It was a fine summer day in Maine's lake region. I was just about ready to exit the pulpit after having given an invitation to the parishioners to visit our book fair. The pastor spoke up: "Sister forgot something!" I made a quick mental fact check. Father continued: "All you men who sit on the couch watching football, there's book downstairs [in th eparish hall where our display was set up] for you." I smiled when the priest reminded me of the "football book." I think it is now out-of-print, The Spiritual Lessons of Football. Since at that time I was not a New England Patriots fan, nor did I follow any other football team, I had not even leafed through the book Father pointed out. Of course, we sold out all the copies of the "spiritual football book." Today I read an article in the Boston Globe about the New England Patriots, who so far have only lost one game in this season. Tomorrow they will face one of their strongest foes. To prepare themselves, New England's coach and all the team members watched videos of their own plays, highlighting their own mistakes. Their goal is to avoid the mistakes they made, or to execute plays they had not tried so as to win tomorrow. St. Ignatius would be glad to see how they are making a football examination of conscience. No doubt coach Bill acknowledged what each player did well, and encouraged his men to keep up the good. St. Ignatius taught that the daily examination of conscience is a "non-negotiable" element of the spiritual life. The daily examen starts with praise and thanksgiving to our God for the graces received in the last 24 hours. Then one looks over the day and checks his or her response to God's grace: You may see that you had the opportunity to practice patience with one of your kids. Did you control your immediate reaction to scold him? Or, did you let loose with a "not again" complaint? Did you show your love for your spouse, or were you too busy to give that little rub to his shoulder, or kiss or when you walked in the door? Whatever your position, married or single, lay person or vowed religious or priest, the daily review helps us to be more aware of God's efforts to draw us closer to him. When we notice our failings, our sins, we don't hang on to them like a weight to be dragged around. We admit our mistakes, we tell God "I am really sorry." And as we might say to our children, "We resolve to do better the next time" we are faced with similar challenges. After we express our contrition, then we pray for the grace to continue on our spiritual journey. We tell Jesus we trust in him to provide the strength we need to overcome our habits of sin: our impatience, our reliance on alcohol or pain killers, our cover-ups for our own shortcomings. Maybe we have fallen into gossip. We plan to change the subject the next time we are tempted to take down somebody we really don't like. Whatever the sin, we admit it. We don't white wash it. We allow Jesus to dissolve our spiritual stains, better than any "oxy" soap. Prayer gives us the power to overcome bad habits, or to do a good deed for someone we may not like; to go the extra ile for soomeone who may not be able to repay us. Blessed James Alberione practiced this Ignatian examination of conscience every day. Alberione gave his Pauline Family members a short prayer that sums up the goal of the examen. It goes like this: "By myself, I can do nothing. But, with God, I can do all things. To God the honor and glory, to me the heavenly reward." The Divine Mercy devotion reminds us to pray often, "Jesus, I trust in You." With the daily awareness prayer, we can face our daily challenges with confidence.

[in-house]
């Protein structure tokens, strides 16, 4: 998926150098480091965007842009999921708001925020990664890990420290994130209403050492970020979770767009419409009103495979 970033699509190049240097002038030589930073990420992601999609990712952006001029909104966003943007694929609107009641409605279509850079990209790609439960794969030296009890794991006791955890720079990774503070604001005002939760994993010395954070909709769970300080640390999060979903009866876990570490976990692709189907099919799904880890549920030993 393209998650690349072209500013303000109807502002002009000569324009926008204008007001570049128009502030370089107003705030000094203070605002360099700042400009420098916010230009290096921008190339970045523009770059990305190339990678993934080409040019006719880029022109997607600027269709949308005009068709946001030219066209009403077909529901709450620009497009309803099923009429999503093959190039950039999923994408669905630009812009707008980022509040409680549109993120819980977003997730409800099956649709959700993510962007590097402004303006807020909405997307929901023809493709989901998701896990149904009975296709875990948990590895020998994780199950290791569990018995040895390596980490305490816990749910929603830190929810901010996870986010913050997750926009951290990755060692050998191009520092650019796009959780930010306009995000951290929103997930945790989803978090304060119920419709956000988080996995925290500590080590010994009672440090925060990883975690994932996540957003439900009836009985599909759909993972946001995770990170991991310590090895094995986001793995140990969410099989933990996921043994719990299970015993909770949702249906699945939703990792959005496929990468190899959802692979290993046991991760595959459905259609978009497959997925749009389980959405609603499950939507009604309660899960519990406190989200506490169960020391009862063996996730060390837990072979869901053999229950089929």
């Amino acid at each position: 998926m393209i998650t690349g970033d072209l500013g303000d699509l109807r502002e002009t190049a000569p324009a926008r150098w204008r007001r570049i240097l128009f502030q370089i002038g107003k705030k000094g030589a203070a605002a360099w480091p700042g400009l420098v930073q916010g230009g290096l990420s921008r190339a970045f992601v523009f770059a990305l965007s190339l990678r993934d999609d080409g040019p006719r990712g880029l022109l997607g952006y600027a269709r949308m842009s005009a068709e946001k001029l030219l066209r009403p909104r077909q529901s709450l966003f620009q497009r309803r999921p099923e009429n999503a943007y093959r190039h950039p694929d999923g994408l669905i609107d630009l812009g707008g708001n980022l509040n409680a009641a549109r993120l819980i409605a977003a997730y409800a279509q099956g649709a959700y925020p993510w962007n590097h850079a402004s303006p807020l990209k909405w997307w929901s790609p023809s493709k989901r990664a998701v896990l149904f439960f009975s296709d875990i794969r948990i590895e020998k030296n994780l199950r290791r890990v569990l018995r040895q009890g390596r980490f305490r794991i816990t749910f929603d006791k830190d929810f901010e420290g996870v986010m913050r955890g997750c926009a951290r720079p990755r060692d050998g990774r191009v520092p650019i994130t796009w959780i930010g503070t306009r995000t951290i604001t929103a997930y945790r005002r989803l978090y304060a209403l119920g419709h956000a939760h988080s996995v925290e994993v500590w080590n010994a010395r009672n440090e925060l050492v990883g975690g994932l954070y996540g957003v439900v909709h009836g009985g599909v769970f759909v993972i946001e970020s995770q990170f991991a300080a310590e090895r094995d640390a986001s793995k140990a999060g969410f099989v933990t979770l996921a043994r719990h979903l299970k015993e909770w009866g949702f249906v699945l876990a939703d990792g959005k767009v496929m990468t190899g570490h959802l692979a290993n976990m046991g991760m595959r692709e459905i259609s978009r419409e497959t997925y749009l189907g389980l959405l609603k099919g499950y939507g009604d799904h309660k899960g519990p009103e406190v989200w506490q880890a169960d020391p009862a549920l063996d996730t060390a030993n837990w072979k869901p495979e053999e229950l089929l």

Like Coach Bill and his players, we can go out on the field and score our spiritual touch downs and field goals with confidence and the spiritual skills we learned in our prayer time. November brings not only football and falling leaves here in New England and elsewhere. In November the Church reminds us to remember to pray for all of our deceased family, friends and for folks we have never met--all those who have gone before us. We believe that before we can fully enjoy the presence of God in heaven, our souls need to be purified of stains of sin. The poor souls, as we call our deceased, realize how now how important is every second of our life. They realize what habits of sin, or habits of spiritual neglect kept them from fully allowing Jesus to live in them. St. Paul wrote to the Galatians: "I live no longer I, but it is Christ who lives in me." The Poor Souls wait to be completely purified of all that kept them from fully enjoying the Blessed Trinity. They can no longer adjust their spiritual lives. They rely on our prayers and sacrifices to help them move on to that total bliss of the Presence of God. The Psalm says, "My soul is thirsting for the Lord. When shall I see him face-to-face?" May we perform the work of mercy to pray for the living and the dead especially during this Month of the Poor Souls. Then these souls who thirsted for the Lord will be satisfied for all eternity.